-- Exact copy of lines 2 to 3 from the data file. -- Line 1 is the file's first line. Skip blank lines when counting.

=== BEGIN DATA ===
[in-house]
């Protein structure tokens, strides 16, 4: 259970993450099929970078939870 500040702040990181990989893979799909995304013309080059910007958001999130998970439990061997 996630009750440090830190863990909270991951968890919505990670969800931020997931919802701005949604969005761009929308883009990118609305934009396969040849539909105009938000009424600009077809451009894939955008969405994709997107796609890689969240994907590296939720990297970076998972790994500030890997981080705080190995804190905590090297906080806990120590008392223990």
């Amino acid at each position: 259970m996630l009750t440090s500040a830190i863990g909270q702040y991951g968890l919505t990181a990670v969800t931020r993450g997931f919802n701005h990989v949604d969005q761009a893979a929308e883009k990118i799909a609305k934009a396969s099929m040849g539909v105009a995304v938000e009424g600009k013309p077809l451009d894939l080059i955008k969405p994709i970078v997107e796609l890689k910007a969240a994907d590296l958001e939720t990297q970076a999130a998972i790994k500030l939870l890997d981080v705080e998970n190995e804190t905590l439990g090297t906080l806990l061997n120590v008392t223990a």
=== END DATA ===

């Protein structure tokens, strides 16, 4: 259970993450099929970078939870 500040702040990181990989893979799909995304013309080059910007958001999130998970439990061997 996630009750440090830190863990909270991951968890919505990670969800931020997931919802701005949604969005761009929308883009990118609305934009396969040849539909105009938000009424600009077809451009894939955008969405994709997107796609890689969240994907590296939720990297970076998972790994500030890997981080705080190995804190905590090297906080806990120590008392223990």
């Amino acid at each position: 259970m996630l009750t440090s500040a830190i863990g909270q702040y991951g968890l919505t990181a990670v969800t931020r993450g997931f919802n701005h990989v949604d969005q761009a893979a929308e883009k990118i799909a609305k934009a396969s099929m040849g539909v105009a995304v938000e009424g600009k013309p077809l451009d894939l080059i955008k969405p994709i970078v997107e796609l890689k910007a969240a994907d590296l958001e939720t990297q970076a999130a998972i790994k500030l939870l890997d981080v705080e998970n190995e804190t905590l439990g090297t906080l806990l061997n120590v008392t223990a």